Roger Focus II is compatible with all Roger microphones and is now offered in a rechargeable or 312 battery model with tamperproof battery door options, color options and access to the full range of SlimTube sizes.
Phonak CROS B is a microphone built in a small behind-the-ear housing that picks up sound from the impaired side and sends the sound to the normal hearing ear wearing a small Sky B BTE. With advanced processing, this system is great when a child needs to hear someone who is talking on the side of the ear with hearing loss.
For older kids, the latest generation Phonak CROS P can be worn with a Phonak Audéo P hearing aid.
Recent research has shown that adults and children with UHL who use a CROS system, have improved speech recognition scores in noise when speech is presented to the ‘deaf’ side.8-13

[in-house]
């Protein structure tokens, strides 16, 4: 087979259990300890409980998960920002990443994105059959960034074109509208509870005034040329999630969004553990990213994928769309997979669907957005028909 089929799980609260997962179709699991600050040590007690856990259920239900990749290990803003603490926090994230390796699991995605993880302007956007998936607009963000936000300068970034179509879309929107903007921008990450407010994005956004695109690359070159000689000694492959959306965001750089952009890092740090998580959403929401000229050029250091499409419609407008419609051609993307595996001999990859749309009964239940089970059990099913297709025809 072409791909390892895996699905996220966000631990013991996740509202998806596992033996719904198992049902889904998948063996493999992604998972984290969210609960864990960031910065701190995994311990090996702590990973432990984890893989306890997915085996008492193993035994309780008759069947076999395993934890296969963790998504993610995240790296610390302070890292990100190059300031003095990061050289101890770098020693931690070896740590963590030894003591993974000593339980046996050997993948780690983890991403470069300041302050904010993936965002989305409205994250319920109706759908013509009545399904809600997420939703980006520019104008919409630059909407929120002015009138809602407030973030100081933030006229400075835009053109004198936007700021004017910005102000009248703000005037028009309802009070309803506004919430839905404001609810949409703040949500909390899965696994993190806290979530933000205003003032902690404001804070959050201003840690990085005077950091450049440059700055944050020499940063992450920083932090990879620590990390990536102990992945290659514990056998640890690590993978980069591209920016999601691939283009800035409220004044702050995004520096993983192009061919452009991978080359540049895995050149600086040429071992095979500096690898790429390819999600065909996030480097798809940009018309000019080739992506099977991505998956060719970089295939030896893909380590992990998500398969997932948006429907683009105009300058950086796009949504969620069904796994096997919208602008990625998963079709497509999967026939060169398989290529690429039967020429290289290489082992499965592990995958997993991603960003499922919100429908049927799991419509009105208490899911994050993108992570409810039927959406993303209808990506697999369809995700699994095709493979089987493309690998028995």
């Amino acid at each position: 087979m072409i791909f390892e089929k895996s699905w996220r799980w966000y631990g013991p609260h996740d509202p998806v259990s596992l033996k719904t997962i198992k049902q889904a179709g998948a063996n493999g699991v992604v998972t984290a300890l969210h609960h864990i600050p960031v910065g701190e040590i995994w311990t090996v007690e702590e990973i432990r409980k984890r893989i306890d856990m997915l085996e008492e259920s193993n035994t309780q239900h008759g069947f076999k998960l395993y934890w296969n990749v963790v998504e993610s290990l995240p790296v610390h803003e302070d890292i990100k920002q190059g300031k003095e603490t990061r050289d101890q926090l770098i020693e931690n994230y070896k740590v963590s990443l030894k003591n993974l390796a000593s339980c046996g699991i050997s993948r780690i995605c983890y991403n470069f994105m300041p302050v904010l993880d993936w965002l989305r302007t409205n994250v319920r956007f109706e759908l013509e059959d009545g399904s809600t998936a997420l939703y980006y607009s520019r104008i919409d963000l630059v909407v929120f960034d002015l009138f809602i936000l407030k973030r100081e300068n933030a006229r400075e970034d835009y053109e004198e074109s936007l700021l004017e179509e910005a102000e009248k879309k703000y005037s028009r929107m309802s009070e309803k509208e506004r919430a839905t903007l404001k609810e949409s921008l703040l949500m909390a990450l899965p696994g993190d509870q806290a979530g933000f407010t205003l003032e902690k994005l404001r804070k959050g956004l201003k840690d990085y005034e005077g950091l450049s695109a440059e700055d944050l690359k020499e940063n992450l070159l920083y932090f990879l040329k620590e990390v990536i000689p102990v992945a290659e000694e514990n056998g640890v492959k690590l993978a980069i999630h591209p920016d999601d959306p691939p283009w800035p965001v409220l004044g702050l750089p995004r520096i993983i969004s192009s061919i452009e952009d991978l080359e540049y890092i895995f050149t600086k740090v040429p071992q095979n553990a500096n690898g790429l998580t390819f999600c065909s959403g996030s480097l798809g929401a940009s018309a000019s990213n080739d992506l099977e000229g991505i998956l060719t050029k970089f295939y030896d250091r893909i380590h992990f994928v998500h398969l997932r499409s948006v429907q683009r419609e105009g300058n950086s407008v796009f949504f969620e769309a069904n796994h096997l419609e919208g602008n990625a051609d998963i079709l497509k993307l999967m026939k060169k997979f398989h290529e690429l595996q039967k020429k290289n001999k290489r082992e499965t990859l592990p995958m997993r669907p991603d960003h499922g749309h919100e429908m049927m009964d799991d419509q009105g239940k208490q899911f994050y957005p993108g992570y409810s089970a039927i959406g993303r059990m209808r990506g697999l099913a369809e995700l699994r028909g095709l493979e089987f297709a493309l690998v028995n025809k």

More expert recommendations a click away
Below are 2 documents filled with best practice recommendations that can help you ensure children with UHL are ready for success.
- The peer-reviewed Consensus practice parameter provides recommendations for the management of children with UHL so you can fully support their unique needs.
- The Quick Practice Guideline provides a shortened summary of the full practice parameter, making it a quick and convenient to review best practice recommendations.
To learn about the comprehensive portfolio of hearing solutions designed to meet the unique needs of children with UHL, we invite you to visit Phonakpro.com/uhl.
- Bagatto, M., DesGeorges, J., King, A., Kitterick, P., Laurnagaray, D., Lewis, D., Roush, P., Sladen, D. P., & Tharpe, A. M. (2019). Consensus practice parameter: audiological assessment and management of unilateral hearing loss in children. International Journal of Audiology, retrieved from https://www.tandfonline.com, accessed March 3, 2021.
- Bess, F. H., Dodd-Murphy, J., & Parker, R. A. (1998). Children with minimal sensorineural hearing loss: prevalence, educational performance, and functional status. Ear and Hearing, 19(5), 339–354.